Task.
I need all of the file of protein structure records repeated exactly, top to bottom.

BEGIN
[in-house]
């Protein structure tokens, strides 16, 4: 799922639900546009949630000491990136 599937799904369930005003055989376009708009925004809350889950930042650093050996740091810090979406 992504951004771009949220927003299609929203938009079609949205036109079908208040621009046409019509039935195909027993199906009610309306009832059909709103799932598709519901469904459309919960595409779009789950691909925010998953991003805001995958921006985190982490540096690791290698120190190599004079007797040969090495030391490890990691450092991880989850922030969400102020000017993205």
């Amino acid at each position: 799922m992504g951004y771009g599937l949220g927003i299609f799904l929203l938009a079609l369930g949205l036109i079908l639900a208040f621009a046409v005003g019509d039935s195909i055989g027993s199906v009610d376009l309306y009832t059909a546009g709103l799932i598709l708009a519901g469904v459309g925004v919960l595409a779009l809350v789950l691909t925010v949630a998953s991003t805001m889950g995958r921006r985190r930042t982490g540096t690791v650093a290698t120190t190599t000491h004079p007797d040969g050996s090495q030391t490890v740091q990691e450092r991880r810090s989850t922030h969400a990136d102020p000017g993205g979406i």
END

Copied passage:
[in-house]
């Protein structure tokens, strides 16, 4: 799922639900546009949630000491990136 599937799904369930005003055989376009708009925004809350889950930042650093050996740091810090979406 992504951004771009949220927003299609929203938009079609949205036109079908208040621009046409019509039935195909027993199906009610309306009832059909709103799932598709519901469904459309919960595409779009789950691909925010998953991003805001995958921006985190982490540096690791290698120190190599004079007797040969090495030391490890990691450092991880989850922030969400102020000017993205």
């Amino acid at each position: 799922m992504g951004y771009g599937l949220g927003i299609f799904l929203l938009a079609l369930g949205l036109i079908l639900a208040f621009a046409v005003g019509d039935s195909i055989g027993s199906v009610d376009l309306y009832t059909a546009g709103l799932i598709l708009a519901g469904v459309g925004v919960l595409a779009l809350v789950l691909t925010v949630a998953s991003t805001m889950g995958r921006r985190r930042t982490g540096t690791v650093a290698t120190t190599t000491h004079p007797d040969g050996s090495q030391t490890v740091q990691e450092r991880r810090s989850t922030h969400a990136d102020p000017g993205g979406i």